For Managers: Management of Lakes

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We have produced a comprehensive report on the implications of climate change for ecological reference conditions, thresholds and classification systems for European lakes (Deliverable 3-15-16). The aim of the report was to assess impacts of climate change on reference conditions and ecological thresholds in European lakes, to consider the implications for ecological classification systems (reference values, class boundaries and water body types), and to provide recommendations to river basin managers concerning monitoring programmes and programmes of measures. The EC guidance on river basin management in a changing climate (2009) states that "In general, reference conditions and default objectives should not be changed due to climate change projections over the timescales of initial WFD implementation (up to 2027) unless there is overwhelming evidence to do so" (section 5.4.4. Reference sites). Moreover, one should "avoid using climate change as a general justification for relaxing objectives" (EC 2009, section 5.5 Objectives setting), such as relaxing the Good/Moderate boundary. Nevertheless, although national classification systems are already established and intercalibrated by most EU member states, the six-year River Basin Management planning cycle of the WFD offers an opportunity to review the methods for the adequate assessment of the ecological status of EU water bodies. Moreover, the programme of measures within the River Basin Management Plans should take account of climate change effects in order to achieve the WFD Good status target. In addition, impacts of climate change may affect lake ecosystem services and threaten the implementation of the EU Biodiversity Strategy 2020, especially target 2: Maintain and restore ecosystems and their services. Therefore, although not explicitly mentioned in the WFD, synergies between the WFD and the Biodiversity Strategy may contribute to both maintaining and restoring lake ecosystems and the services they provide.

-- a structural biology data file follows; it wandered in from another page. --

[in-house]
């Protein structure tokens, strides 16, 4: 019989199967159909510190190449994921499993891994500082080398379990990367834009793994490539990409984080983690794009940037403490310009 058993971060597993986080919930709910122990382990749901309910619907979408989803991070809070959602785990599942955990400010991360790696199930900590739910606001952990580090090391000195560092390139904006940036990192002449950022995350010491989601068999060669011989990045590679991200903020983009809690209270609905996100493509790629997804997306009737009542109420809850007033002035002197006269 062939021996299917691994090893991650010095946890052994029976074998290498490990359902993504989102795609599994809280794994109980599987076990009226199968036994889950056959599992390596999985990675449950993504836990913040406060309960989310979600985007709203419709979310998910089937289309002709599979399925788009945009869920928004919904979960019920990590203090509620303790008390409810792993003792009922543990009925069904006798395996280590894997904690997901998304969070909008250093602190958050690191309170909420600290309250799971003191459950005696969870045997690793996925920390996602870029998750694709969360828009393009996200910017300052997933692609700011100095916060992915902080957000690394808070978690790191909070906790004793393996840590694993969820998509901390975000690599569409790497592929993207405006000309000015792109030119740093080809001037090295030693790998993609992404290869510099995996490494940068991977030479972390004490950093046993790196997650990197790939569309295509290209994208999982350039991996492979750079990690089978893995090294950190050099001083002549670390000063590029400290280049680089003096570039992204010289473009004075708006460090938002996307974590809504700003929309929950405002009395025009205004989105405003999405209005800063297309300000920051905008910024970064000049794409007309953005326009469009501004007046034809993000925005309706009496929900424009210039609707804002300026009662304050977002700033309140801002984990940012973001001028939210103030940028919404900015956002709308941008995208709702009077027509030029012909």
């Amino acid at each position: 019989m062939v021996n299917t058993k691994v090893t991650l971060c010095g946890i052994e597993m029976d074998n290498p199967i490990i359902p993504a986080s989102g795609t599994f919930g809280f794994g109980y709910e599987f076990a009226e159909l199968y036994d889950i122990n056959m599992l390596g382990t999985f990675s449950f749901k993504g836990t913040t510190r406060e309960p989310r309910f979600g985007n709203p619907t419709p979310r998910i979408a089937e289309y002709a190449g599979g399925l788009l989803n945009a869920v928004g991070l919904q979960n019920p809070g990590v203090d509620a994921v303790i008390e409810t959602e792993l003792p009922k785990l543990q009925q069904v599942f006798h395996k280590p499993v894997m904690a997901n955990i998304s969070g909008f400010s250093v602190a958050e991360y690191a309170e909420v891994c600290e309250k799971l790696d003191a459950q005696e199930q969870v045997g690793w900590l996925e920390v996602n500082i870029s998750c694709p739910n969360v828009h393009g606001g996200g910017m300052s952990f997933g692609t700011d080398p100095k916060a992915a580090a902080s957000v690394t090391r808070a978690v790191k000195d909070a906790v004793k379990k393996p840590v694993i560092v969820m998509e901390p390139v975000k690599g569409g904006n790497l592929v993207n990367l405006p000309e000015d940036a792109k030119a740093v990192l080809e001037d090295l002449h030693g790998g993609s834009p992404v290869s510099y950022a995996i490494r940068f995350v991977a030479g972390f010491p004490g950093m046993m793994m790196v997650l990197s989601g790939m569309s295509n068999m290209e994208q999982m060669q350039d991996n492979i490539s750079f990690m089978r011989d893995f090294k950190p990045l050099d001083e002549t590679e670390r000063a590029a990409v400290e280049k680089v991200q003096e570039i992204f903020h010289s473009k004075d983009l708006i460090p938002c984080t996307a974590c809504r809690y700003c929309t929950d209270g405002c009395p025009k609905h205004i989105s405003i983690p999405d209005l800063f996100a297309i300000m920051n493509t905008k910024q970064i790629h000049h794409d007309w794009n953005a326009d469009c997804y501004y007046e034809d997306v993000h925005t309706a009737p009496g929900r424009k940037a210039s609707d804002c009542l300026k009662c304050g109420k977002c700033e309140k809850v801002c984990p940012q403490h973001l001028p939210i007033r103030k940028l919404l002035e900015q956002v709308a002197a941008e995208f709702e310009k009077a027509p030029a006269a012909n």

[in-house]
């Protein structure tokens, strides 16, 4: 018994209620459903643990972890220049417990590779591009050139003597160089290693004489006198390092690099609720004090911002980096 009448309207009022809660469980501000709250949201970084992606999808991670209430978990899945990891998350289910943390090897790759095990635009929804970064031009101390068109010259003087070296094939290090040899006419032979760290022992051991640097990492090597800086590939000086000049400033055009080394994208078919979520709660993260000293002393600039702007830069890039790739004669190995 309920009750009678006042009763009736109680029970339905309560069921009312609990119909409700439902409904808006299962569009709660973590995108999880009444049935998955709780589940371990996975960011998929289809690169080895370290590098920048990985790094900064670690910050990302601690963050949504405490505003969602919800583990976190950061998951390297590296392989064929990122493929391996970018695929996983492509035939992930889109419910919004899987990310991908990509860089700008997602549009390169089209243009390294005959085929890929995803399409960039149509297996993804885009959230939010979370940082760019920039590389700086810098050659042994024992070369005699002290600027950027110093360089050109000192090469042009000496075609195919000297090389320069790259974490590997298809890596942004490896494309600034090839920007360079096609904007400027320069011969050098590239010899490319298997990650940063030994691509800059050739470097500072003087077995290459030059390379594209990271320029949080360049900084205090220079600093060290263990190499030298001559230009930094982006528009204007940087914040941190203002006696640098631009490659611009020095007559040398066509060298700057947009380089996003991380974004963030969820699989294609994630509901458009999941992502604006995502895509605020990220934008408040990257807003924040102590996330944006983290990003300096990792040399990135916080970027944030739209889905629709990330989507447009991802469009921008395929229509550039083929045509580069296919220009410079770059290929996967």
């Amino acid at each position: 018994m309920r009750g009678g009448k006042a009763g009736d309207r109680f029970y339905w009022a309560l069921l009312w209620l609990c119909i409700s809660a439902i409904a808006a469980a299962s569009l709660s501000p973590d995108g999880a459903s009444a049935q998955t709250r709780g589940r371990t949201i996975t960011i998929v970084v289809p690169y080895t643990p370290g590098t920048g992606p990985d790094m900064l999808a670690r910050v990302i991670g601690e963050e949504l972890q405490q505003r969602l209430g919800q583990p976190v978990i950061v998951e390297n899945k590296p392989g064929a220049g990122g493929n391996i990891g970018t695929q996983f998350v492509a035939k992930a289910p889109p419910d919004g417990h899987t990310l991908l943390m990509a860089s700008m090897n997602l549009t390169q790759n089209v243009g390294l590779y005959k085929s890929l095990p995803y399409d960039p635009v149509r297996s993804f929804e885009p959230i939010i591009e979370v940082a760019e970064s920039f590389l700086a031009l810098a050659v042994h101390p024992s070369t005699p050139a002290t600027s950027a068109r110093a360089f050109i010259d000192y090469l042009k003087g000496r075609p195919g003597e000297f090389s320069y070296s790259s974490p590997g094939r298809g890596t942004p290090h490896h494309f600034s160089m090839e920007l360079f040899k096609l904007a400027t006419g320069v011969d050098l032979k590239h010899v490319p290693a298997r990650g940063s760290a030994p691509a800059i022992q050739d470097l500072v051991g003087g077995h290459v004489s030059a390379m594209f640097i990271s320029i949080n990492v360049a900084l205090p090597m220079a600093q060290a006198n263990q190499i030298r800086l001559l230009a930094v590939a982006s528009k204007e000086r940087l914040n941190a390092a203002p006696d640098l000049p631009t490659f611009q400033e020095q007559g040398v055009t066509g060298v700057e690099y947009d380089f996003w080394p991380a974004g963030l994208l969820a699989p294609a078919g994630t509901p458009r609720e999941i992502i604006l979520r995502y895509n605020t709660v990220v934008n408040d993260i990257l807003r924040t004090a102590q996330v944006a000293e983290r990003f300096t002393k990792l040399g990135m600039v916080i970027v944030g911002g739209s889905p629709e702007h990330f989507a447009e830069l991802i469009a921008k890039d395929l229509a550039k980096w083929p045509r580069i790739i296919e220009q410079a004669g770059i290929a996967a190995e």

The following key messages can be extracted from the literature review, new data analyses and case studies presented in this report as a basis for recommendations. In general, our results and recommendations support and expand on those given in the EC guidance (2009), by Moe et al. (2010a - see Fig. 7) and by Nõges & Nõges (2014). With respect to impacts of climate change on reference conditions: 

i) shifts in in lake type may occur, ii) changes in reference conditions for phytoplankton are expected for species composition, abundance and the onset and frequency of algal blooms, iii) an increase in reference concentrations of nutrients and cyanobacteria are likely to be required, iv) changes in reference conditions for fish,  macroinvertebrate and macrophyte taxonomy based metrics are expected.  With respect to impacts of climate change on thresholds and classification systems: i) the probability of exceeding the good/moderate boundaries for one or more biological quality elements will increase, ii) the current good/moderate class boundary for macrophyte metrics and the concentration of cyanobacteria will probably be reached at lower nutrient levels in the future, iii) fish metrics that include salmonids may need adjustment of class boundaries, iv) the current good/moderate boundaries for the BQEs could be retained but nutrient standards will need to be more stringent OR the good/moderate boundaries for the BQEs will need to be relaxed and the current nutrient standards retained.

 

Potential impacts of climate change on components of ecological status classification, for a biological metric (e.g., EQR based on amount of cyanobacteria) which responds to a nutrient pressure. Ecological status classes: H = high, G = good, M = moderate, P = poor, B = bad. Solid curves: present situation; stippled curves: impact of climate change (CC). (A) CC affects the level of local pressures. (B) CC affects the reference condition of the biological element (i.e. the baseline or